progresses. The women tracksters travel to East Lansing Saturday for the MSU
15% off on all Luxo lamps.
MORE'THAN A BOOKSTORE
549 E. University
Steelers out of reach
The Los Angeles Rams fought hard, but couldn't topple the four time Super Bowl champion Pittsburgh Steelers
in last Sunday's game at Pasadena. In this fourth quarter action, Steeler receiver John Stallworth (82) makes an
amazing over the shoulder catch of a Terry Bradshaw pass while Ram defenders Rod Perry (49) and Dave Elmen-
dorff (behind Perry) cover just out of reach. Nolan Cromwell (21) stares in disbelief.
- Complete Birth Control Clinic
3) 941-1810nn Arbor and
(313) 559-0590 Southfield area
Northland Family Planning Clinic, Inc. e
I L IPERppErEccee's
F i er M csomr)Ees
I 504 of FREE Pinball
andt Video Games I
IFLIPPER MGE' (One coupon I
d1y175y. University percustomer) 1E/8i er
AS1K THEM :fWHY
Ask Peace Corps volunteers why, they travel halt way
around the world to Asia and work with local farmers
" setting up fish farms. Ask why they work to improve the
dietary habits of their undernourished neighbors, learn
EISNER PLEASED WITH PERFORMANCES
Leach tops Horwitch for Penn dtitle
By SCOTT M. LEWIS
Moments before last Sunday's championship
match in the Penn Indoor Singles Tennis Tour-
nament, Michigan's Michael Leach spotted the
reporter. "Ready for some quotes?," he asked
"Wait a couple hours," suggested the scribe.
Two hours later, the talented sophomore from
Weston, Mass., had plenty to talk about after
defeating top-seeded teammate Matt Horwitch, 3-6, 6-
3, 6-4, before at appreciative audience at the Liberty
LEACH, SEEDED number two in the 32-player
event, displayed a splendid serve-and-volley com-
bination in downing Horwitch, a Highland Park, Ill.,
junior who, like Leach, often simply over-powers his
"I tried to keep it from his backhand and keep it in
close to his body," said Leach, who won a speed ser-
ving contest Friday with a clocking of 117 mph.
"Whoever did the most hitting was going to win. I hit
a little firmer and he was chipping it.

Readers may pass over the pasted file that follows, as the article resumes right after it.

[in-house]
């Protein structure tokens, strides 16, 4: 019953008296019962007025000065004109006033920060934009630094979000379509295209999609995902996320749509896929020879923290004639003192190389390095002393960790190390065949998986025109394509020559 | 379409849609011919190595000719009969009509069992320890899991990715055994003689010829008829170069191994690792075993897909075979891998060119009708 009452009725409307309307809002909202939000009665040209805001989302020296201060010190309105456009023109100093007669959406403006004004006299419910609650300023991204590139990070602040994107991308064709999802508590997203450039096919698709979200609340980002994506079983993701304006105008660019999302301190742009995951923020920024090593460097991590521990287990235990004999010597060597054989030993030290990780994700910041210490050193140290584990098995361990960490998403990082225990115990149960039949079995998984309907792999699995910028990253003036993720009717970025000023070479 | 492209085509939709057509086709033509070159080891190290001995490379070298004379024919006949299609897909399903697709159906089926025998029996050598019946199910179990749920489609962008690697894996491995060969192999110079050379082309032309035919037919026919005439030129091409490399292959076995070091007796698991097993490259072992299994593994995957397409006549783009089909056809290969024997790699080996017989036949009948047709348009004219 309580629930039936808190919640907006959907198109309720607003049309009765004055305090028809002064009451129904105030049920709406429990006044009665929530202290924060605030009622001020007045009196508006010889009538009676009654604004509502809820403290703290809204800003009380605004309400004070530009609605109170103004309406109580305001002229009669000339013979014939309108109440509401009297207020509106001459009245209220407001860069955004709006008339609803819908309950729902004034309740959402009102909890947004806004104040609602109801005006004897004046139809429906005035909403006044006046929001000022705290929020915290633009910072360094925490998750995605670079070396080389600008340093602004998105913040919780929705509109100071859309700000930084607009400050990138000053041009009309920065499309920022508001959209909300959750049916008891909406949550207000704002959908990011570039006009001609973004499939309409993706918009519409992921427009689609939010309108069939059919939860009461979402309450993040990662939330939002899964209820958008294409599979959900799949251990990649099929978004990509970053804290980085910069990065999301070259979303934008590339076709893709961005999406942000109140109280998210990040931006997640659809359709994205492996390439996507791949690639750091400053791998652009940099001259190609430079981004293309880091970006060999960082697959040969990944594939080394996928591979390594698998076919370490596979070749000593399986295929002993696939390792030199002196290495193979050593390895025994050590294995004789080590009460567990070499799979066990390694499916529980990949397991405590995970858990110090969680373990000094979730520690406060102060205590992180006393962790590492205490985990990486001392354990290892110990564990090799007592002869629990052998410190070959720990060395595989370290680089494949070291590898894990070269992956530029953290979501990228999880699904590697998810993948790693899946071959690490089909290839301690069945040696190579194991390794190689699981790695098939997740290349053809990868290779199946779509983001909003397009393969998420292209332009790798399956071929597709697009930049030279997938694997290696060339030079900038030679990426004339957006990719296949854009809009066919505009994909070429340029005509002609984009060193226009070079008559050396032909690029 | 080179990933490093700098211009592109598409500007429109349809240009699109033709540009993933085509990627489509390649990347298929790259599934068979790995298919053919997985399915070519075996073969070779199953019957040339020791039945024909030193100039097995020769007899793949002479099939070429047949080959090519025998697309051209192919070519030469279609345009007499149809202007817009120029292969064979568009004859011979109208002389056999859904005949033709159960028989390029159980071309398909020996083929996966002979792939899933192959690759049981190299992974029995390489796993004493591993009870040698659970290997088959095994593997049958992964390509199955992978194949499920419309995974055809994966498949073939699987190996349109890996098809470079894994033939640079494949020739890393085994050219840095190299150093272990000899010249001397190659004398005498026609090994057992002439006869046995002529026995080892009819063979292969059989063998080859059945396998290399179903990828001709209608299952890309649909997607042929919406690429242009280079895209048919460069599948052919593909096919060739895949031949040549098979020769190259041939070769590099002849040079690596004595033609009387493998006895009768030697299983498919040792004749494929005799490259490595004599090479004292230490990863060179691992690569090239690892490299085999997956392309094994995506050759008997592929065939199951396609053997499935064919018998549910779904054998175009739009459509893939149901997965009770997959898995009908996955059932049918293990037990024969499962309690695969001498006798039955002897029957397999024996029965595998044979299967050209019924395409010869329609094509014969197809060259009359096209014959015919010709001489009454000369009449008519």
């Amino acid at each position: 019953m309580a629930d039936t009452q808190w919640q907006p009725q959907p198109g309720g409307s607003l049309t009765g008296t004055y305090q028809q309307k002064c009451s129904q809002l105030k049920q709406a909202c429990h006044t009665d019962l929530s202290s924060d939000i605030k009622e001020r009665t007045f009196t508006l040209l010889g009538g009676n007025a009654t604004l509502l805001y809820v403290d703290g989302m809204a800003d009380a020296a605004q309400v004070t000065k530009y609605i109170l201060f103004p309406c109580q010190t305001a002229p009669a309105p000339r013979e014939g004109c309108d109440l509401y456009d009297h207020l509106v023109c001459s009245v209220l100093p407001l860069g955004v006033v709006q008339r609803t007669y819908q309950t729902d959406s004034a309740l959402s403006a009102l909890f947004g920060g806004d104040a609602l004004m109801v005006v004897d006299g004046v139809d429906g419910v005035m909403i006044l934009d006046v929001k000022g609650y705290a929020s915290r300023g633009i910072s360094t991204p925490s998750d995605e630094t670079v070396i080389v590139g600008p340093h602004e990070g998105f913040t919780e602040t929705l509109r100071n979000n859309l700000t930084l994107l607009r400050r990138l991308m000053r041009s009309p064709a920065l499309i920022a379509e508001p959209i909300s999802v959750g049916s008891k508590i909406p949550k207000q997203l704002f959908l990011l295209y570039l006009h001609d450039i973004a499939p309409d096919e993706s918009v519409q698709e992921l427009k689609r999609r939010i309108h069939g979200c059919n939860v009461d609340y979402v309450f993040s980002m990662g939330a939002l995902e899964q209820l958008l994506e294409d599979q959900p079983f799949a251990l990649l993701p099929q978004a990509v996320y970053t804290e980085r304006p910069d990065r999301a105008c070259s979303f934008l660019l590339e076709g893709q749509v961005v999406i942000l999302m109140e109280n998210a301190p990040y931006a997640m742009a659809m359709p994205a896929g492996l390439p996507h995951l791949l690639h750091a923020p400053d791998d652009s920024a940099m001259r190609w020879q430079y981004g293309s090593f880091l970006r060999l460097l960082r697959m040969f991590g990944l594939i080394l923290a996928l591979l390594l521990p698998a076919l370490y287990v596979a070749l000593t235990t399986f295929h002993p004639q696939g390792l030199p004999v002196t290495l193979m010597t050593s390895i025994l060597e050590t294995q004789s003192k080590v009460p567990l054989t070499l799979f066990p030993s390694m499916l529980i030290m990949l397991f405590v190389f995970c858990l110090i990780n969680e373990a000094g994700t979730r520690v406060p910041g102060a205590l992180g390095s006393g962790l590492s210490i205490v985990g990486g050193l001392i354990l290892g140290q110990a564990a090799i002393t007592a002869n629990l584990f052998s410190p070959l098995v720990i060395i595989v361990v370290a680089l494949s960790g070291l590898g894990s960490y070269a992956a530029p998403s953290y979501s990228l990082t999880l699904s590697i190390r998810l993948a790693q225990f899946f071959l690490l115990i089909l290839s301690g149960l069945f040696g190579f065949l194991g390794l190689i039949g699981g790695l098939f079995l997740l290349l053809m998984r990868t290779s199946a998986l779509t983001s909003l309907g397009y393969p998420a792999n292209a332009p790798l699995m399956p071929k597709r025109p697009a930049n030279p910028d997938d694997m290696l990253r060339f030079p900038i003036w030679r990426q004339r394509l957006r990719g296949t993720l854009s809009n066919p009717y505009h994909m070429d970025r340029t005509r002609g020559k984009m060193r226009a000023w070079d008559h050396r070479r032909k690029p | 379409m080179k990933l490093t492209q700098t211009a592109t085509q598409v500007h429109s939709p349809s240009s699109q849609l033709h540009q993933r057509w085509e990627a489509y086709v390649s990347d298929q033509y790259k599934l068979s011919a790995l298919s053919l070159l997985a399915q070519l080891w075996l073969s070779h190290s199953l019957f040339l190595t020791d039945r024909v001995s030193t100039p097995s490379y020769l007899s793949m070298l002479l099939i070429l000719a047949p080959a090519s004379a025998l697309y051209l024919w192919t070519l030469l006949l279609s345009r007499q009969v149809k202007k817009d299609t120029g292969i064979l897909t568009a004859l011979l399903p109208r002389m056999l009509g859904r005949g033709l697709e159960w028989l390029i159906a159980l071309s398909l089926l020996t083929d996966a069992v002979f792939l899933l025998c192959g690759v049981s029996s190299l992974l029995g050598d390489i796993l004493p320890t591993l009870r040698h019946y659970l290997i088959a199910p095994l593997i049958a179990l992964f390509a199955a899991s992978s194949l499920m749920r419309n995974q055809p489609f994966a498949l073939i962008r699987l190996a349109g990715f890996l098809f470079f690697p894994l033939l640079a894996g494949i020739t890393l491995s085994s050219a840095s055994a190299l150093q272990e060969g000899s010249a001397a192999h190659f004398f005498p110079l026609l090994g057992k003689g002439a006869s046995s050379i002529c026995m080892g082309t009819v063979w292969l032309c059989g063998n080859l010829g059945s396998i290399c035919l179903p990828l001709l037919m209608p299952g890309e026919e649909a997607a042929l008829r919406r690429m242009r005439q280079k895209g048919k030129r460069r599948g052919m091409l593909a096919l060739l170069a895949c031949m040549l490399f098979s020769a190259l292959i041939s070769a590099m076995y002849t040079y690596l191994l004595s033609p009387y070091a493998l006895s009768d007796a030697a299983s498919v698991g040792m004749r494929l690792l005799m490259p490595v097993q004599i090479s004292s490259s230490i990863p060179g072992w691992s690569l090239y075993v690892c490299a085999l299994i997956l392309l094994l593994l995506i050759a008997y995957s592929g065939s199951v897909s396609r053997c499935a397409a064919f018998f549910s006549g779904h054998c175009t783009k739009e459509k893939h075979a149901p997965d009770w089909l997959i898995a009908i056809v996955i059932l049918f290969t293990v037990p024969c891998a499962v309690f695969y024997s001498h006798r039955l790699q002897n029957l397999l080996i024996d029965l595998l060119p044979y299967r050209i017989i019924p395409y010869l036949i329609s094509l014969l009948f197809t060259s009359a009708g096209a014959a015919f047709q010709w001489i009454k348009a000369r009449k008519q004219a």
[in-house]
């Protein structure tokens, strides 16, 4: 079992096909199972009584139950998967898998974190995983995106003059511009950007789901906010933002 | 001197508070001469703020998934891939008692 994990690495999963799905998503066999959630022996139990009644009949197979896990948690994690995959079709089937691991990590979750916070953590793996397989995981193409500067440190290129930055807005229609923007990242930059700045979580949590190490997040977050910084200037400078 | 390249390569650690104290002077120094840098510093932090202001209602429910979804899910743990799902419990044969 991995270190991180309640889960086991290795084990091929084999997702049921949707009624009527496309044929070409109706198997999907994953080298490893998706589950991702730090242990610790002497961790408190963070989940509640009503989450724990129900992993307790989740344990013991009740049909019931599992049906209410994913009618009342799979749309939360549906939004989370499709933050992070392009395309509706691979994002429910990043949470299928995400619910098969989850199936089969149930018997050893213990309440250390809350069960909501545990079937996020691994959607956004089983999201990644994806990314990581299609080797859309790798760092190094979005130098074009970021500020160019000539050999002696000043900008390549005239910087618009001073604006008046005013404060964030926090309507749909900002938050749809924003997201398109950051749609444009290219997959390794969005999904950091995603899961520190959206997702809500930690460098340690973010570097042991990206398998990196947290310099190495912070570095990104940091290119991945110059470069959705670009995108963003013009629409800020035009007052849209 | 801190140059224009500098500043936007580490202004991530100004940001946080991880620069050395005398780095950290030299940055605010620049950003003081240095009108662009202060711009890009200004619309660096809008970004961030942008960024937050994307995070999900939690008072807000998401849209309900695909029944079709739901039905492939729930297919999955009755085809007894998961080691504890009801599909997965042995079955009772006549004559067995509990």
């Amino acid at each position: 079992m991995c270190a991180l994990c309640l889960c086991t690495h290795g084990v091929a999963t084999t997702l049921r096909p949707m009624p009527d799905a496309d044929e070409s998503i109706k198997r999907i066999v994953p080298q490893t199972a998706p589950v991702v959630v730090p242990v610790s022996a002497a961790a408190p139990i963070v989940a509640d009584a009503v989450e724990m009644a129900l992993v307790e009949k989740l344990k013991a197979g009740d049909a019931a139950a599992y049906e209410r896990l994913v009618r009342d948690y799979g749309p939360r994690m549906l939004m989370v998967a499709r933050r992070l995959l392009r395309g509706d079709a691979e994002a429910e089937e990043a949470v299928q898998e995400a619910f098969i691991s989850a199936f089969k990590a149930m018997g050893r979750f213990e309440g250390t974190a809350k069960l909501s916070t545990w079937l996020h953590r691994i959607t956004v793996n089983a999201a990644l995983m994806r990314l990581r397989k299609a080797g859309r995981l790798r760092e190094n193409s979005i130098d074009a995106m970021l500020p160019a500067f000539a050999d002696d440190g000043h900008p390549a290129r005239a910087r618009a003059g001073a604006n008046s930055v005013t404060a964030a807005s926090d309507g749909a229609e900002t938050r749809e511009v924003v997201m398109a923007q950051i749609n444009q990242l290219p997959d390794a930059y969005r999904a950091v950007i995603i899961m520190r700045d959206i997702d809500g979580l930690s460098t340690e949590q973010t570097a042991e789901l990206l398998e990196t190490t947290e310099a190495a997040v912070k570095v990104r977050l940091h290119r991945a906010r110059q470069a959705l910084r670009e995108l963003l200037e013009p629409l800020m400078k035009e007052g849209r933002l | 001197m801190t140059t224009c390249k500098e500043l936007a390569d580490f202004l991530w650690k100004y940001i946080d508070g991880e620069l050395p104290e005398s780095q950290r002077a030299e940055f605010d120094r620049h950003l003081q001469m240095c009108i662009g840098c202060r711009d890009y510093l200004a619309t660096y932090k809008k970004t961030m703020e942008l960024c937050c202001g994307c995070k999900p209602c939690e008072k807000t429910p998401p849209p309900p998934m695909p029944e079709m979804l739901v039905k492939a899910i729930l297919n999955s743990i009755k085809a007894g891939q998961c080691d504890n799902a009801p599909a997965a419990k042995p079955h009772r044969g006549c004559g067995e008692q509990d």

"The key was my first serve. I wasn't getting it in
consistently in the first set. When I began serving bet-
ter my volleying really picked up."
WOLVERINE COACH -Brian Eisner concurred
with Leach's assessment. "Both serve and volley un-
believably well, but the key was going to be who could
return the serve better," said Eisner, who will send
both Horwitch and Leach to the Prince All-American
Tournament in Houston later this week. "In fact, the
start of the match was surprising in that both broke
service in the first two games. From that point on, I
knew it would be close."
Though Horwitch and Leach (who, incidentally,
dout could sense the crowd.
"We're two totally different personalities off the
court," Horwitch said. "The crowd got behind him a
little bit. But it doesn't bother me at all. The match
has no relationship on our fiiendship."
HORWITCH AND LEACH have faced each other
only once before-last year during a "challenge mat-
ch" in practice, with Horwitch winning in a close af-
"The two are very, very evenly matched," con*
mented Eisner. "Today (Sunday) Mike won;
tomorrow it just as easily could be Matt."
Leach's victory was, as Horwitch put it, "rising to
the occasion." He needed the win badly, as his play
over the past several months has been hampered by a
long bout with mononucleosis.
"It affected me until Thanskgiving," he said. "Sin-
ce then I've been lifting, running-everything to take
care of myself. It's been an up-and-down battle for a
while. Now I'm pretty gung-ho about it.
HORWITCH, WHO said he hadn't been seeded fir'
in a tournament for several years, was gracious in